Logourl black
From our private database of 13,800+ case briefs...

National Federation of Independent Business v. Sebelius

United States Supreme Court
132 S.Ct. 2566 (2012)

National Federation of Independent Business v. Sebelius

Facts

The National Federation of Independent Business, 26 states, and a number of individuals and businesses (plaintiffs) filed suit in several different federal district courts against Kathleen Sebelius, Secretary of the Department of Health and Human Services and others (defendants) challenging the constitutionality of the Patient Protection and Affordable Care Act of 2010 (the Act) enacted by Congress. Specifically, the plaintiffs claimed that two provisions of the Act, the individual mandate, which required U.S. citizens to pay a penalty if they did not purchase a health insurance policy, and the Medicaid expansion provision, which required the states to greatly expand the pool or risk losing their existing federal funds, were unconstitutional. The several district courts reached different conclusions. The U.S. District Court for Northern District of Florida held in favor of the plaintiffs and struck down the Act in its entirety. The Court of Appeals for the Eleventh Circuit affirmed in part and reversed in part, concluding that the individual mandate was unconstitutional but severable from the rest of the Act. The U.S. Supreme Court granted certiorari to review and to resolve the split among the appellate courts.

Rule of Law

The rule of law is the black letter law upon which the court rested its decision. To access this section, start your 7-day free trial of Quimbee for Law Students.

Issue

The issue section includes the dispositive legal issue in the case phrased as a question. To access this section, start your 7-day free trial of Quimbee for Law Students.

Holding and Reasoning (Roberts, C.J.)

The holding and reasoning section includes:

  • A “yes” or “no” answer to the question framed in the issue section;
  • A summary of the majority or plurality opinion, using the CREAC method; and
  • The procedural disposition (e.g. reversed and remanded, affirmed, etc.).

To access this section, start your 7-day free trial of Quimbee for Law Students.

Concurrence/Dissent (Ginsburg, J.)

The concurrence/dissent section is for members only and includes a summary of the judge’s concurrence in part and dissent in part. To access this section, start your 7-day free trial of Quimbee for Law Students.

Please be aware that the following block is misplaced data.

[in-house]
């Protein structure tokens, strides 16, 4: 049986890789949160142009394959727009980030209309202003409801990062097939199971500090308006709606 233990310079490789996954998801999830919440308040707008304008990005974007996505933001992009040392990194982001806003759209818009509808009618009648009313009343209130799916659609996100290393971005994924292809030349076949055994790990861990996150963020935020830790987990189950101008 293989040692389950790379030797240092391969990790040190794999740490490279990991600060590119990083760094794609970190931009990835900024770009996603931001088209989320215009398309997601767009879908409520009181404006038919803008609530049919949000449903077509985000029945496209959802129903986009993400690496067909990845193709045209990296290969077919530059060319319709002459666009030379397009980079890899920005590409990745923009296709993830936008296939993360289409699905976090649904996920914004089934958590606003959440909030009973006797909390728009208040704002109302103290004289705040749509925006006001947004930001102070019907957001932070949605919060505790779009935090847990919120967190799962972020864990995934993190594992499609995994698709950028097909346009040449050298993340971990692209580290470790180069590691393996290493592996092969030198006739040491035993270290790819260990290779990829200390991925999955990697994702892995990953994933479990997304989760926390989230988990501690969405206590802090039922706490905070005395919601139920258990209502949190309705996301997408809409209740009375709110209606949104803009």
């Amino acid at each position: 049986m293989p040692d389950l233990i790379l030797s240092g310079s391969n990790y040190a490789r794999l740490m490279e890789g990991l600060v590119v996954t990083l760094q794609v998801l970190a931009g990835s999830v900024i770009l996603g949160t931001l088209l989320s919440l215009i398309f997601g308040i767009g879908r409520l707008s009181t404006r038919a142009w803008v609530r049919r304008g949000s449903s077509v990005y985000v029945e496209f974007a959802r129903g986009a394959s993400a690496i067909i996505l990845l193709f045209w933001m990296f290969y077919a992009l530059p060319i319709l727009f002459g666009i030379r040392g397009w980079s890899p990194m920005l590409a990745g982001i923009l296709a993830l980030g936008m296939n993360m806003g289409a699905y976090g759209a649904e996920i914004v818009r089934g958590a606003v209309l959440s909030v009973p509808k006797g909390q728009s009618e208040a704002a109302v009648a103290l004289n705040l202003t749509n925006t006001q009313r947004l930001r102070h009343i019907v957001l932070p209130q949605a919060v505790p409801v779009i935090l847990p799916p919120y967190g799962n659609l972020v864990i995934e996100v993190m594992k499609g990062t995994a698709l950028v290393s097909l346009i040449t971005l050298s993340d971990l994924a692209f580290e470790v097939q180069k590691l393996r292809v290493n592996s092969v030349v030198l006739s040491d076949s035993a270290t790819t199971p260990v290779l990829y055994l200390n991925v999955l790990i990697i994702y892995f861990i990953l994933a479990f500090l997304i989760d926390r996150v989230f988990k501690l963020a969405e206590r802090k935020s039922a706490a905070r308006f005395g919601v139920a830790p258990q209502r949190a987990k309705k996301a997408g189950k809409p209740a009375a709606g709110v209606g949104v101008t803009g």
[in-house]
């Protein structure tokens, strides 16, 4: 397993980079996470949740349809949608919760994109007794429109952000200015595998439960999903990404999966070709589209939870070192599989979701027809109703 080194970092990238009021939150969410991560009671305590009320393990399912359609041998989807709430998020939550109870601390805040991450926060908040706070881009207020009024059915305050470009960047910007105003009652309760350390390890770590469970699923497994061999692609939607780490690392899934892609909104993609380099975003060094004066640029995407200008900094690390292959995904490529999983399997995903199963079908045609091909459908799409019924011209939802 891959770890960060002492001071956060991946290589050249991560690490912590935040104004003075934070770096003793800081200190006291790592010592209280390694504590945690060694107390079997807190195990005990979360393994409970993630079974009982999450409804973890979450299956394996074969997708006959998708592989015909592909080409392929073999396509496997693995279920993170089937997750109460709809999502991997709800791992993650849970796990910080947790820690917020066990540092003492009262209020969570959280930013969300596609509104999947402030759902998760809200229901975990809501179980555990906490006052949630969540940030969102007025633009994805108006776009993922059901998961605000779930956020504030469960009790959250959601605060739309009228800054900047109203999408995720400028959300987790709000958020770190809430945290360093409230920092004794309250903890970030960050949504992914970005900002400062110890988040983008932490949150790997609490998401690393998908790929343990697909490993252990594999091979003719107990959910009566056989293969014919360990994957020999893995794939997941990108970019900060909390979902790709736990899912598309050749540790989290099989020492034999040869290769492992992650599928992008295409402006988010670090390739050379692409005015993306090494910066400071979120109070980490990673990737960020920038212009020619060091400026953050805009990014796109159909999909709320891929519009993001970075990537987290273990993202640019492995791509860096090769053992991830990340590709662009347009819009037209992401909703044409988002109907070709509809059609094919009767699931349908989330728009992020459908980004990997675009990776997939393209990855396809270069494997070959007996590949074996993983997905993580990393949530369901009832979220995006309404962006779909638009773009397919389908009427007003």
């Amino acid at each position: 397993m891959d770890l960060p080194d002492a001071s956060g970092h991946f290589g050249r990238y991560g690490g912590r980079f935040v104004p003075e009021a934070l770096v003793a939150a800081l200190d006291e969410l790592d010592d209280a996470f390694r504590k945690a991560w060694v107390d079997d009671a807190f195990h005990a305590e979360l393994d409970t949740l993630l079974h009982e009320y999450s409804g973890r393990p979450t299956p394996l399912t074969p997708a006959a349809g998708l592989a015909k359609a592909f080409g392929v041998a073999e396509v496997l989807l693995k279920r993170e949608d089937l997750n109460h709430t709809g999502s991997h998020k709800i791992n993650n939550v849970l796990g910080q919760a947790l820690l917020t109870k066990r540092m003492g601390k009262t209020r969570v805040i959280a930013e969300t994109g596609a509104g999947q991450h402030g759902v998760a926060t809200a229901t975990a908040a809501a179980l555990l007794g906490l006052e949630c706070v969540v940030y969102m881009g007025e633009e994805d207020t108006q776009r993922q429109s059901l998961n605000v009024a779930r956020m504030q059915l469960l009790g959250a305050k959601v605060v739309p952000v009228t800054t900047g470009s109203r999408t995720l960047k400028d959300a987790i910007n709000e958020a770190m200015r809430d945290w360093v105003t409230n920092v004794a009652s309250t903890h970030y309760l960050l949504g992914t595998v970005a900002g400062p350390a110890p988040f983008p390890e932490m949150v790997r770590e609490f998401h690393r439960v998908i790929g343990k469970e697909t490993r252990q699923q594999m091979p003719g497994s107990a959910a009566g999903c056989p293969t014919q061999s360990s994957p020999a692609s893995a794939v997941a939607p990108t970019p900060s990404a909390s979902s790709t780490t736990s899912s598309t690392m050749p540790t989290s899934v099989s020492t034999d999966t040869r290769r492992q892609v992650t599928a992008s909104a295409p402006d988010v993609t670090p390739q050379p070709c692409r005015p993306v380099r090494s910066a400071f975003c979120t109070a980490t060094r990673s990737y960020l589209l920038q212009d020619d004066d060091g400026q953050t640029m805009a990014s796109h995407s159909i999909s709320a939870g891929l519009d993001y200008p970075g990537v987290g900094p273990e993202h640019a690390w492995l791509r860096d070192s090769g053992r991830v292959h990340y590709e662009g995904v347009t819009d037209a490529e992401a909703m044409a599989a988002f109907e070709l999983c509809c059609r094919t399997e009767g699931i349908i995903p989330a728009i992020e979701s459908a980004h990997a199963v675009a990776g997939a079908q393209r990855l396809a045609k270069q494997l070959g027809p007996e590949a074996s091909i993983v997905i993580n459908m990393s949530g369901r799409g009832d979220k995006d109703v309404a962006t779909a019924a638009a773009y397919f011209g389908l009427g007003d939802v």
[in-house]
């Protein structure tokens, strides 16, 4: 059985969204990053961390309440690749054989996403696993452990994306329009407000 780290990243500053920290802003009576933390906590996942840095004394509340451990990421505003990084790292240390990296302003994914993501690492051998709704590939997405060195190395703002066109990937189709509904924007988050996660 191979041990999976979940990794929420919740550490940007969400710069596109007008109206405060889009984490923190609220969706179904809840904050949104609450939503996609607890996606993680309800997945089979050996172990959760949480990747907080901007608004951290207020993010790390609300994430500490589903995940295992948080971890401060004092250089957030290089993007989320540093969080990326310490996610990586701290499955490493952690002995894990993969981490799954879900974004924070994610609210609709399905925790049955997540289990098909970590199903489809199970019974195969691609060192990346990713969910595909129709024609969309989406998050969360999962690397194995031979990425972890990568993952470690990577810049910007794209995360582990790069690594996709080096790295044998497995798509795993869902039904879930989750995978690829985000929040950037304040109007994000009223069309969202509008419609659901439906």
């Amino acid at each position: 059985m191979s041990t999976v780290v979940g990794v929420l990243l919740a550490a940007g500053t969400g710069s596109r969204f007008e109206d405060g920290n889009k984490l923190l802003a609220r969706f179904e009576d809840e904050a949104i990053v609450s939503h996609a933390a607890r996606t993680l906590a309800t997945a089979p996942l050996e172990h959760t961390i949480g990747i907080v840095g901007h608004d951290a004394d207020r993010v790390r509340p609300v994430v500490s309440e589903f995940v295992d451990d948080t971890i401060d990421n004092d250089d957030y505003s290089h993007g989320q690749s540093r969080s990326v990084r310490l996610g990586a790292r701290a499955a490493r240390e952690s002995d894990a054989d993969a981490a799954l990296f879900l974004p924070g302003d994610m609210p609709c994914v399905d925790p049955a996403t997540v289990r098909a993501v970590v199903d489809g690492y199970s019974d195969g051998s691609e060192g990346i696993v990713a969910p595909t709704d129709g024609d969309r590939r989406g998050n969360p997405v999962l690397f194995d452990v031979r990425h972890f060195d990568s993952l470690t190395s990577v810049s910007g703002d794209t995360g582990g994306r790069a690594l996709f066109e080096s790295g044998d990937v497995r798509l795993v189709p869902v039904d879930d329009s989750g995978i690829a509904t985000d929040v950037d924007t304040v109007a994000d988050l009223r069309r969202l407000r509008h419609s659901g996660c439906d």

Dissent (Scalia, J.)

The dissent section is for members only and includes a summary of the dissenting judge or justice’s opinion. To access this section, start your 7-day free trial of Quimbee for Law Students.

What to do next…

  1. Unlock this case brief with a free (no-commitment) trial membership of Quimbee.

    You’ll be in good company: Quimbee is one of the most widely used and trusted sites for law students, serving more than 97,000 law students since 2011. Some law schools—such as Yale, Vanderbilt, Berkeley, and the University of Illinois—even subscribe directly to Quimbee for all their law students. Read our student testimonials.

  2. Learn more about Quimbee’s unique (and proven) approach to achieving great grades at law school.

    Quimbee is a company hell-bent on one thing: helping you get an “A” in every course you take in law school, so you can graduate at the top of your class and get a high-paying law job. We’re not just a study aid for law students; we’re the study aid for law students. Read more about Quimbee.

Here's why 170,000 law students have relied on our case briefs:

  • Written by law professors and practitioners, not other law students. 13,800 briefs, keyed to 187 casebooks. Top-notch customer support.
  • The right amount of information, includes the facts, issues, rule of law, holding and reasoning, and any concurrences and dissents.
  • Access in your classes, works on your mobile and tablet. Massive library of related video lessons and high quality multiple-choice questions.
  • Easy to use, uniform format for every case brief. Written in plain English, not in legalese. Our briefs summarize and simplify; they don’t just repeat the court’s language.